Run skirting down stairs?

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When our house was built they finished the stairs really poorly! They seem to be slightly twisted so there are massive gaps in places between the stairs and the wall. It was covered by a flat bit of timber that looked awful. We’ve taken that off and are now trying to figure out how to create a flow down the stairs. They had just butted the stringer to the skirting boards which also looks awful.

we’ve packed out the largest gaps and are planning on cutting the top of the stringer off so that it is level with the top step and then running the skirting board down on top of it to hide the gaps and provide a flow down the stairs.

does this sound like a good plan? Any other approaches I haven’t thought of?
 

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Could fit plasterboard over the wall covering the gap. Then skim.

Or
Fit trim over the entire top scribed to wall vs bead down the edge.
 
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They had just butted the stringer to the skirting boards which also looks awful.
Agreed. Even adding a corner block to transition one to the other would have looked better

we’ve packed out the largest gaps and are planning on cutting the top of the stringer off so that it is level with the top step and then running the skirting board down on top of it to hide the gaps and provide a flow down the stairs.
Be careful of cutting the top of the stringer off - those two little pieces of timber are actually what carries half the load of the stairs if they haven't side fixed the stairs! (and with metal stud work, for exmple, they don't always do that)

Screenshot 2021-11-14 at 13-21-14 bwf-stair-scheme-installation-guide-for-web pdf.png

I'm leaning towards adding an oak top capping the the top of the stringer (10mm thick x 5mm narrowwr that the stringer) then trimming away 10mm from the ends of the skirting and inserting the capping there are well. Will ideally need a mitred joint
 
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general comments
under NO circumstances remove anything from the top off the string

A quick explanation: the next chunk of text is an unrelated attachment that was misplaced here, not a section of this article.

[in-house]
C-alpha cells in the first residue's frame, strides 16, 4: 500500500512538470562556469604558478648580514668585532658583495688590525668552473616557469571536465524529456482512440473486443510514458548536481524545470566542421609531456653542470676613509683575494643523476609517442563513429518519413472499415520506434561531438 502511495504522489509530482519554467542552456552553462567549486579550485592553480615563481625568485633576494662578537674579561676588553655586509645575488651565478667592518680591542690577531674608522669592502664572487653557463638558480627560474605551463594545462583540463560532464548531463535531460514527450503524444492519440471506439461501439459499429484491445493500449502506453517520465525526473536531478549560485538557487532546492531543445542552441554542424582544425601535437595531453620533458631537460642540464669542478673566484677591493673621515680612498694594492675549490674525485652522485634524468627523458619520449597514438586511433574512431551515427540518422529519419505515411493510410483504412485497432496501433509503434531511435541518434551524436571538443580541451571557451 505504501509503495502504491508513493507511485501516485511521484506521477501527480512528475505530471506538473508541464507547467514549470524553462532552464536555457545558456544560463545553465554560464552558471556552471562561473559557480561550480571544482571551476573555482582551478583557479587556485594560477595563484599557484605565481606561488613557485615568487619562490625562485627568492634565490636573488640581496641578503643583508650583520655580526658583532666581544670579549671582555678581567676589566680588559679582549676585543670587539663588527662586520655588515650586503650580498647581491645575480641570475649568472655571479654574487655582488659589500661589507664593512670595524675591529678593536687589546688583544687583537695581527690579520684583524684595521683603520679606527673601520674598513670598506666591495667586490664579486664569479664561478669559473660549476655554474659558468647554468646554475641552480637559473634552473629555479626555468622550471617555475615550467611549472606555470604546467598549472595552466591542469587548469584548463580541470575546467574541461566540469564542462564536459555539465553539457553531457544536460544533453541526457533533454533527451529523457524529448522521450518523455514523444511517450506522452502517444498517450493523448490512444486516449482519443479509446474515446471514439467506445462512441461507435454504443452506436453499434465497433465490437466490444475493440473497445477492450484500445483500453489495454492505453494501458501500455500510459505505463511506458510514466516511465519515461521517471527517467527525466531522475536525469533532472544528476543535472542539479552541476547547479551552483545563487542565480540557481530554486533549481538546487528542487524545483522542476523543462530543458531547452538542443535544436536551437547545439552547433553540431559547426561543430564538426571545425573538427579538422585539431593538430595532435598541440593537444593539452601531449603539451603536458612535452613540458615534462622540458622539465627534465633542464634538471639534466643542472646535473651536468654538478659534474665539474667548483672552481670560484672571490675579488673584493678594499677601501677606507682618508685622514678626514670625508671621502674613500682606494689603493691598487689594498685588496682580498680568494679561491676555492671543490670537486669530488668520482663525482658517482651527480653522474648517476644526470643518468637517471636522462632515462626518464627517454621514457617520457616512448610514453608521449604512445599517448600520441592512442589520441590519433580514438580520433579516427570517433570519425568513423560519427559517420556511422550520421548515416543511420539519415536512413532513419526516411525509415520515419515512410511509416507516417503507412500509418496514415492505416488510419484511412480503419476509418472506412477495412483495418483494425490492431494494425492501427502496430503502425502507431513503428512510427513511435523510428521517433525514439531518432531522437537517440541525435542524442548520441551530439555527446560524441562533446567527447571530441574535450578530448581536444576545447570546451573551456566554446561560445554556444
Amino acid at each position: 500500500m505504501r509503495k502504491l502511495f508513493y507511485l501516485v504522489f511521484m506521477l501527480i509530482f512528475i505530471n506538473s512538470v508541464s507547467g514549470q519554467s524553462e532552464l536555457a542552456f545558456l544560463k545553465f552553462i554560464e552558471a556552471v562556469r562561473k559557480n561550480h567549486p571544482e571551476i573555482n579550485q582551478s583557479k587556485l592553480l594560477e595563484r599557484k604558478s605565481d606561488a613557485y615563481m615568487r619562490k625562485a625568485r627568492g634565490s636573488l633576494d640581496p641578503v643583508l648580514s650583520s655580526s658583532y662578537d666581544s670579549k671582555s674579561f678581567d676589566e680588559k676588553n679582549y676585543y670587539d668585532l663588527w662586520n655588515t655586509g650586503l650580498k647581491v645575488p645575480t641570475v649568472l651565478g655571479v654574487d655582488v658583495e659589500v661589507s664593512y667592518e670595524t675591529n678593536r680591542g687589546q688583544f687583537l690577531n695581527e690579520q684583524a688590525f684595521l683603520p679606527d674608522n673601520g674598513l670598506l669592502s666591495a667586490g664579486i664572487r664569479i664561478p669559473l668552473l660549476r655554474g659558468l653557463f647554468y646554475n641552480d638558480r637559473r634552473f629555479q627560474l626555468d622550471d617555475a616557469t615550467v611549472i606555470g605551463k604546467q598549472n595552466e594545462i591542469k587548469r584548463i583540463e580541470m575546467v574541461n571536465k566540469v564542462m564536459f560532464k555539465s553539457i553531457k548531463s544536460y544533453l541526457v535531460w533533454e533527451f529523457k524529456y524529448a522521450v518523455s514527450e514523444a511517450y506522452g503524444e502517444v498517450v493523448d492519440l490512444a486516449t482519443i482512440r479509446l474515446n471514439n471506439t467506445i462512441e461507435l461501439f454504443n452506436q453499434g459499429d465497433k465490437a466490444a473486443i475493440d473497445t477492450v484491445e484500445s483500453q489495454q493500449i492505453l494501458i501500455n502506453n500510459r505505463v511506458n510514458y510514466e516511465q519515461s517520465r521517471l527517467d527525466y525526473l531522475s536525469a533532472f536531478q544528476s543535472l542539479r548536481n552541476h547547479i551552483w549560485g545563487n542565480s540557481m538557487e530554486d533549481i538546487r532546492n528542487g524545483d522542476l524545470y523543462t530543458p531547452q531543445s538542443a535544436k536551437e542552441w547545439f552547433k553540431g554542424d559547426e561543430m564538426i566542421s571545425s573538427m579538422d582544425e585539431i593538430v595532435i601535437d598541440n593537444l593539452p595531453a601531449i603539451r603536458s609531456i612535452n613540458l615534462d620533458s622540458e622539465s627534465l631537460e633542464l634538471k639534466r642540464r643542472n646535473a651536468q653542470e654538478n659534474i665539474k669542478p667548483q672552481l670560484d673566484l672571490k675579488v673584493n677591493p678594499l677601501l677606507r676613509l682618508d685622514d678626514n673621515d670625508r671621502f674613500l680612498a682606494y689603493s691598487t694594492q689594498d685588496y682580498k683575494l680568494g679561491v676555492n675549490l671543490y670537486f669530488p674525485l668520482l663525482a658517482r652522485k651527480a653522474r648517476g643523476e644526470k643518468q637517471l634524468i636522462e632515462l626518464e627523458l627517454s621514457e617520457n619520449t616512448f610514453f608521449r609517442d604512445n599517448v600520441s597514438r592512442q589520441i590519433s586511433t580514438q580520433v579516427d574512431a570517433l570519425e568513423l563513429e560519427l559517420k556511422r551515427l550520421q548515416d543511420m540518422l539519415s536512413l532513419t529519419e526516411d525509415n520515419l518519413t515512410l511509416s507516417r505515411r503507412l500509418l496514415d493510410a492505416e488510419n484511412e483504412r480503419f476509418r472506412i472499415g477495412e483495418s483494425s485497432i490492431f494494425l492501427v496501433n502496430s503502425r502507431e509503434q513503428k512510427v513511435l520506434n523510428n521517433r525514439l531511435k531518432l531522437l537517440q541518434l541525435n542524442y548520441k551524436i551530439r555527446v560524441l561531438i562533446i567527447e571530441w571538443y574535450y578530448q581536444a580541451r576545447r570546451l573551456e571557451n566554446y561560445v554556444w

easiest and least fussy is quadrant or scotia the smallest size to cover the gap
and fill in the wider gaps a bit every few inches to give support to the moulding

what your thinking about cutting the string and fitting skirting down the stairs will in my opinion visually stress you far more than the butted skirting to string feature
 
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Agreed. Even adding a corner blaock to transition one to the other would have looked better


Be careful of cutting the top of the stringer off - those two little pieces of timber are actually what carries half the load of the stairs if they haven't side fixed the stairs! (and with metal stud work, for exmple, they don't always do that)

Good to know. I’d assumed given they were above the step it would be ok.

the capping sounds a bit like what was there before ( although poorly executed). I think if we do that we will run it flush with the stringer so that it looks cleaner. Part of the problem is the curved bits of the stringer, the angled capping was a real mismatch. I can’t quite picture what you mean at the top to connect it to the skirting. Do you have an image?

what about fake posts at the top of the stairs so that the stringer and the skirting boards don’t have to connect? That seems more within my skill level.
 
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the capping sounds a bit like what was there before ( although poorly executed). I think if we do that we will run it flush with the stringer so that it looks cleaner.